It is contended that, as the plaintiffs' father purchased the land at a sale for arrears of revenue, Section 38 of Act II of 1864 (Bevenue Recoyery Act) precludes the defendants from proving that the purchase was roally made by the plaintiffs' father, not solely on his own behalf, but on behalf of the villagers generally. The words of Section 38 are ' such sale certificate shall state the property sold and the name of the purchaser, and it shall be conclusive evidence of the fact of the: purchase in all courts and tribunals, where it may bo necessary to prove the same, and no proof of the Collector's seal or signature shall be necessary, unless the authority before whom it is produced shall have reasonto doubt its genuineness.'
The intention clearly was to prevent any plea from being raised that the defaulters interest did not pass by the sale. There is nothing in the language of the section to warrant the contention that' the Legislature intended thereby to preclude proof being giventhat the' person, whose name was entered in the certificate, was not the person, or the only person, who acquired a right under the purchase. Where this was intended, the Legislature has made a distinct provision to that effect as in Section 317, Civil Procedure Code.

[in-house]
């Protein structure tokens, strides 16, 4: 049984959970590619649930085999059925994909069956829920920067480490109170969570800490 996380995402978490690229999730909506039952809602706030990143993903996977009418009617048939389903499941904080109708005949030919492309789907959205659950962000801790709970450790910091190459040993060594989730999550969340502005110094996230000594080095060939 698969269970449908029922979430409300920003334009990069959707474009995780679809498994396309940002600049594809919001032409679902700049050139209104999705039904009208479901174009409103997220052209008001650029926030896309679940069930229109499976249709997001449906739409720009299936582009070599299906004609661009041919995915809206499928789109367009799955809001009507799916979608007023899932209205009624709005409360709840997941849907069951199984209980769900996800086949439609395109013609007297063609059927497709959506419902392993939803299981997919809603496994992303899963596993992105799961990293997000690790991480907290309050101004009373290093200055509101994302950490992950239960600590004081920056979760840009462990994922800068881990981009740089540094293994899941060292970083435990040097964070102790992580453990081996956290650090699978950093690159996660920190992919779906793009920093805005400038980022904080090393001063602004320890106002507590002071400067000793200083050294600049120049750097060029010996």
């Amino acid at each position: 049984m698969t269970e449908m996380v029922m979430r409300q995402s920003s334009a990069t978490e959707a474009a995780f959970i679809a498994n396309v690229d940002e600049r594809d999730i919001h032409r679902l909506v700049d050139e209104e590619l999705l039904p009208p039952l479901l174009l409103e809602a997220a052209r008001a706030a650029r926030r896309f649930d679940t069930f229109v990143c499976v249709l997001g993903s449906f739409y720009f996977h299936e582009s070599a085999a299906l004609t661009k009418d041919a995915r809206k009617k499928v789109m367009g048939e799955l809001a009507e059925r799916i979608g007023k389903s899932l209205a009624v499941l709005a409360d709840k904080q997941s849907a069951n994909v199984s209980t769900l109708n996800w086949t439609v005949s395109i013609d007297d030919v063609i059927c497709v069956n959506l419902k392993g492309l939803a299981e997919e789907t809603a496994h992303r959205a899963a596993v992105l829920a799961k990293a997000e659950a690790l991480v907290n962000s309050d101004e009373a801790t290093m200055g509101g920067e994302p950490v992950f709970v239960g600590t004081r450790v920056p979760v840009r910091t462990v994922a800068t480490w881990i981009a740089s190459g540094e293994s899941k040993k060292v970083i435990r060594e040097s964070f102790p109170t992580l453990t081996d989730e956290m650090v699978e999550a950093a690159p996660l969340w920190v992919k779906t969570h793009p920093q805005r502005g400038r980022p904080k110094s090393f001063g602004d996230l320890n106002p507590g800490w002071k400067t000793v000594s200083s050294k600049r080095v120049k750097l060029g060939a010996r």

The evidence objected.to was, therefore, rightly admitted, and. upon the findings the suit was rightly dismissed
We dismiss the second appeal with costs.